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I am trying to set up my application so that on first launch, a series of files located in the "Populator" folder in the main bundle are copied into the documents directory.

My current implementation is as follows:

- (BOOL)application:(UIApplication *)application didFinishLaunchingWithOptions:(NSDictionary *)launchOptions {

  NSString *documentsDirectory = [NSSearchPathForDirectoriesInDomains(NSDocumentDirectory, NSUserDomainMask, YES) objectAtIndex:0];
  NSString *sourcePath = [[[NSBundle mainBundle] resourcePath] stringByAppendingPathComponent:@"Populator"];
  NSString *folderPath = [documentsDirectory stringByAppendingPathComponent:@"Files"];
  NSLog(@"Source Path: %@\n Documents Path: %@ \n Folder Path: %@", sourcePath, documentsDirectory, folderPath);

  NSError *error;

  [[NSFileManager defaultManager] copyItemAtPath:sourcePath 
                                        toPath:folderPath
                                         error:&error];

  NSLog(@"Error description-%@ \n", [error localizedDescription]);
  NSLog(@"Error reason-%@", [error localizedFailureReason]);
  ....
  return YES;
}

However this crashes the first time it is run with the following console messages (but the files are copied over). The next time the app is opened, it does not crash.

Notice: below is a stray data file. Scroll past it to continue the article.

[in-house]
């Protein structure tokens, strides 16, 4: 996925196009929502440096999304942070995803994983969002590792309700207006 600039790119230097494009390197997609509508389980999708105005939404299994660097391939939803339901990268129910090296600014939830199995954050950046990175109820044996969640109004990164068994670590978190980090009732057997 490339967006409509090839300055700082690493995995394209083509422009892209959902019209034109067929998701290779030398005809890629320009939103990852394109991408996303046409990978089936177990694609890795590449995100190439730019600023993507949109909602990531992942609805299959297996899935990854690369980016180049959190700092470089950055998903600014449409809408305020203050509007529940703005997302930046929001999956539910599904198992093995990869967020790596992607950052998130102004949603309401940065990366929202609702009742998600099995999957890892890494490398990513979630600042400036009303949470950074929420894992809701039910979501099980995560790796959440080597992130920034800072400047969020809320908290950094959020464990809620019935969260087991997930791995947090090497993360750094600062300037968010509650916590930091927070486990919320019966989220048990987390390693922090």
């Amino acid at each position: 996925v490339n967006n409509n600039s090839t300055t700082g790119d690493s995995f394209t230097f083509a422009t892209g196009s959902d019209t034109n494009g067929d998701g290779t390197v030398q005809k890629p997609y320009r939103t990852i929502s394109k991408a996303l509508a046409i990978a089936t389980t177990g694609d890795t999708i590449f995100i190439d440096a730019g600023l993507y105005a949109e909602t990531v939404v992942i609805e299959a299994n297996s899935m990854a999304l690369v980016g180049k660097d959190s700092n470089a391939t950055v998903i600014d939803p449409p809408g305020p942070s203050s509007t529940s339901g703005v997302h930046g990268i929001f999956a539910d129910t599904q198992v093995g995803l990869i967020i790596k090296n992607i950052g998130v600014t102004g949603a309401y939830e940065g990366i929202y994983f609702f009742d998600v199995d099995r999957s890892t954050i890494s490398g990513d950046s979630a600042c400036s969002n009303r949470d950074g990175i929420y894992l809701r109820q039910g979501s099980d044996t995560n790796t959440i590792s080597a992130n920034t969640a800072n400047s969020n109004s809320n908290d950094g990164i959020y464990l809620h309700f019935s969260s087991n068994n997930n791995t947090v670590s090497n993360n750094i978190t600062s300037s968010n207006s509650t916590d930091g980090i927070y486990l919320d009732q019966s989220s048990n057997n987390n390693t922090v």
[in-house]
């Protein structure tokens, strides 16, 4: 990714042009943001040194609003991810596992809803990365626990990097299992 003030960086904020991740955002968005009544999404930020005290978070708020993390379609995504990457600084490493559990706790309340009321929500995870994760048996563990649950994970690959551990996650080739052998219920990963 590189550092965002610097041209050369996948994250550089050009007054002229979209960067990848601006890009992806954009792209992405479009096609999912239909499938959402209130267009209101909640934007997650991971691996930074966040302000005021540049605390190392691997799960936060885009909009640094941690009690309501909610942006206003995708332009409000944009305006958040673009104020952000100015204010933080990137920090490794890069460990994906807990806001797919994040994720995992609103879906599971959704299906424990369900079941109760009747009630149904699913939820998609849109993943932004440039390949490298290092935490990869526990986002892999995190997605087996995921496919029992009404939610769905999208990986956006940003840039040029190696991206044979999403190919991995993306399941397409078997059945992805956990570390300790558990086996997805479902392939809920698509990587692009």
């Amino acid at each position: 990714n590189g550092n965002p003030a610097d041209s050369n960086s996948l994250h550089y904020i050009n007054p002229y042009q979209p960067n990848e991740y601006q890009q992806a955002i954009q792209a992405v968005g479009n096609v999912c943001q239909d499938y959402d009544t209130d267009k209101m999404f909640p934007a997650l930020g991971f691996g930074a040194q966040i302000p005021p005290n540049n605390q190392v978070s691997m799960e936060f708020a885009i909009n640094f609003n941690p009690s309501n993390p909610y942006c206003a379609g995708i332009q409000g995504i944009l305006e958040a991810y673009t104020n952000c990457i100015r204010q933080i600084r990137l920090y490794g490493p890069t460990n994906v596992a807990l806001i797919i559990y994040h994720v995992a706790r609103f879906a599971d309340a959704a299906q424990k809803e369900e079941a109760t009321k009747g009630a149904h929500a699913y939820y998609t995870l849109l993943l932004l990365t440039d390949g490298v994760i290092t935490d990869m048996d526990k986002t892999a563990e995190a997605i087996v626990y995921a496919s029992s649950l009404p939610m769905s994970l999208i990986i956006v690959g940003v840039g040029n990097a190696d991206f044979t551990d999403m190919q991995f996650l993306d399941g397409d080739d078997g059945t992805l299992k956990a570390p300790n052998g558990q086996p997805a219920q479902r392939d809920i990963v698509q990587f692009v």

2010-07-13 15:14:26.418 AppName[5201:207] Source Path: /Users/jack/Library/Application Support/iPhone Simulator/3.2/Applications/1076C1FA-60B0-4AC7-8CD4-74F81472DAE6/AppName.app/Populator
 Documents Path: /Users/jack/Library/Application Support/iPhone Simulator/3.2/Applications/1076C1FA-60B0-4AC7-8CD4-74F81472DAE6/Documents 
 Folder Path: /Users/jack/Library/Application Support/iPhone Simulator/3.2/Applications/1076C1FA-60B0-4AC7-8CD4-74F81472DAE6/Documents/Files
2010-07-13 15:14:26.466 AppName[5201:207] *** +[AppNameAppDelegate localizedDescription]: unrecognized selector sent to class 0xa79c
2010-07-13 15:14:26.475 AppName[5201:207] *** Terminating app due to uncaught exception 'NSInvalidArgumentException', reason: '*** +[AppNameAppDelegate localizedDescription]: unrecognized selector sent to class 0xa79c'
2010-07-13 15:14:26.495 AppName[5201:207] Stack: (
    40911435,
    2569270537,
    41183227,
    40645910,
    40642578,
    9142,
    2815466,
    2819475,
    2844680,
    2826401,
    2858055,
    49271164,
    40452156,
    40448072,
    2817668,
    2850273,
    8776,
    8630
)

Does anyone have any suggestions as to what is going wrong? I already have some code set up to implement the "only on first launch" functionality, but have not included it here for clarity.

Thanks

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6 Answers 6

up vote 4 down vote accepted